EVM instruction set versioning

title: EVM version instruction
author: Andreas Olofsson <@androlo>
discussions-to: EVM instruction set versioning
status: Draft
type: Standards Track
category: Core
created: -

This is currently a bit of a pick-and-choose proposal, which is why it has not yet been submitted as a proper EIP.

Simple Summary

This document proposes that the ABI of contract code is extended to include an EVM (instruction set) target version number, or ID, that allows the EVM to pick the correct instruction set when executing contracts.


This document is a proposal to add support for multiple EVM instruction set versions, and for manually specifying the desired target in code. A version number would be added to the EVM instruction set, which would be updated for every change that would break (i.e. alter the behavior of) contracts that are already deployed. The old instruction set would still remain after a version update, making it possible to pick which one to use. Additionally, a new instruction would be added to reserve a certain opcode for safe ABI formatting and for making it possible to view the target version of a contract from code.


It is vital that the EVM can undergo changes without making previously deployed contracts break. New instructions and new functionality can sometimes be added without breaking old code, but sometimes that is not possible - like when opcodes has to be remapped or removed.

We are already dealing with these kinds of issues; for example, CALLCODE is still around despite having been replaced by DELEGATECALL - which was assigned its own new opcode - and the other call instructions still has the return position and size parameters in its parameter list even though they were made obsolete by the new returndata system. Ideally, one could think, the current DELEGATECALL instruction should instead have been re-mapped to CALLCODE, and the other call instructions would be changed to new versions that does not have the redundant parameters.

The changes proposed here would address all the issues above and any similar issues that may arise in the future.








address - the address of the target account.


Pushes the target version ID of the account with address ‘address’ onto the stack.

ABI update

Contract code (init and body sections) must be preceded by 2 bytes - the TARGET opcode followed by a 1 byte target ID.

EVM version ID

Target IDs starts at 1 and is incremented by 1 when an update is made.

If an account is not a contract account the instruction could either return 0 or cause the EVM to revert (TBD).

Changes to CREATE

Contracts that are already deployed and therefore does not start with the TARGET opcode would be assigned a target ID of 1.

To ensure that future contracts conform to the new standard, contract creation has to be modified. During creation, the EVM must revert if:

  • the contract initialization code does not have a target set.
  • the contract runtime code does not have a target set.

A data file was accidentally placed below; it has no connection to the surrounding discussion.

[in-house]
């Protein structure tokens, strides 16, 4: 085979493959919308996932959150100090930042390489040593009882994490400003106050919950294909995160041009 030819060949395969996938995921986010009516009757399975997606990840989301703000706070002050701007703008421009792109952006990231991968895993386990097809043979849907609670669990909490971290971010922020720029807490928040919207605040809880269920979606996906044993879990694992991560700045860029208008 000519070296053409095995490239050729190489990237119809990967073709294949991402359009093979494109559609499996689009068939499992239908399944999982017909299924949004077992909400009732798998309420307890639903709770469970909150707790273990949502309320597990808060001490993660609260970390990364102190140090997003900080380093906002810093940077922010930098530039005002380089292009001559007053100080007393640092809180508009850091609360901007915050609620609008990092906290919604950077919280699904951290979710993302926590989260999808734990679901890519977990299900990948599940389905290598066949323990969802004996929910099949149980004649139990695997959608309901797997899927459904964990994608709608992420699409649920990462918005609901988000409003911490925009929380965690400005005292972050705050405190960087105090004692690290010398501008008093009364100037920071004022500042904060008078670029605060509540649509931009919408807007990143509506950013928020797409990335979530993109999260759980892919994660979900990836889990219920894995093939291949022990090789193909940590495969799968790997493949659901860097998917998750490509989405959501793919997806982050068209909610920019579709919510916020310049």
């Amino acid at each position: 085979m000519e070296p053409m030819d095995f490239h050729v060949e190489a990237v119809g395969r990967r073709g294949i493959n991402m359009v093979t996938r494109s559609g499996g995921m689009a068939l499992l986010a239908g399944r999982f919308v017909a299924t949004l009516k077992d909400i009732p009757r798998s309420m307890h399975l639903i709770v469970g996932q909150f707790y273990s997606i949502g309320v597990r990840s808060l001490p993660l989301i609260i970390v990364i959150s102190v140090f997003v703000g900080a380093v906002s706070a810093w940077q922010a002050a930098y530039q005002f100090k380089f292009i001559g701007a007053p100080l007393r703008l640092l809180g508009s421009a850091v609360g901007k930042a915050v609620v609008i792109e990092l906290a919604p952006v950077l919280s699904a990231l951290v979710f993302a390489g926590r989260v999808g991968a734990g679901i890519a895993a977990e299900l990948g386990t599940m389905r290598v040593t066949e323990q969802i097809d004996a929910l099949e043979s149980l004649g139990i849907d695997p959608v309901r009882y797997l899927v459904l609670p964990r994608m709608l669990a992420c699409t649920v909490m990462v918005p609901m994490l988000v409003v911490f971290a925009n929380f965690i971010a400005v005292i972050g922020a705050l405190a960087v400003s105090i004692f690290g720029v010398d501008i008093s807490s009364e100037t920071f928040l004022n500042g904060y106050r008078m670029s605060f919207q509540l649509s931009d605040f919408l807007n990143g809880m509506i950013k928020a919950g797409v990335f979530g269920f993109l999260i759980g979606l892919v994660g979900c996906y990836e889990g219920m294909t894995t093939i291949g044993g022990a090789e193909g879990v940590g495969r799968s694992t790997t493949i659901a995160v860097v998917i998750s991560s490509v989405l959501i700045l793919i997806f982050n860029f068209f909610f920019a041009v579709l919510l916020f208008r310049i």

• either of the target IDs are invalid.


The reason for adding version to the first byte of the code is to make it easy for the EVM to find and to use it. The EVM routine for getting and checking the target ID would be trivial.

A one-byte target ID should be plenty, given that most updates are backwards compatible and therefore they do not require a version change.

The ability to view the target of another contract may become very useful. Old contracts will inevitabely become less and less safe as the EVM evolves - particularly if proposals like EIP 615 are implemented. This proposal would make it possible for contract writers to avoid calling contracts that are potentially less safe.

Some possible changes

The reason for not adding the target ID as a separate field is to avoid complicating the account data-structure, although doing that may actually be more practical. If that is the case then a lot of these suggestions could be scrapped.

Obviously, the big job here would be to change the EVM to allow multiple instruction sets to be chosen from. The purpose of the instruction is mainly to reserve a certain opcode for target version, which would make the starting sequence distinguishable from other code, i.e. it would always be possible to tell whether code is on the new ABI format or not. If the target version is instead stored in its own field, that would remove most of the motivation for this instruction.

In the above case, the ABI could instead be modified to have only the version number byte in front of the code when CREATE is called. The version number would then be stripped out by the EVM and added to the reserved field before the code is actually run. A drawback to this is that it would be more difficult to check that the input is well formed.

Backwards Compatibility

Adding this instruction in accordance with the spec would not cause backwards compatibility issues.

Test Cases



For EVM designers to decide.


Copyright and related rights waived via CC0.


This is interesting and might also be important for different networks that use the EVM. Makes me think of chainID https://chainid.network

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Possibly related discussion: Immutables, invariants, and upgradability (comments).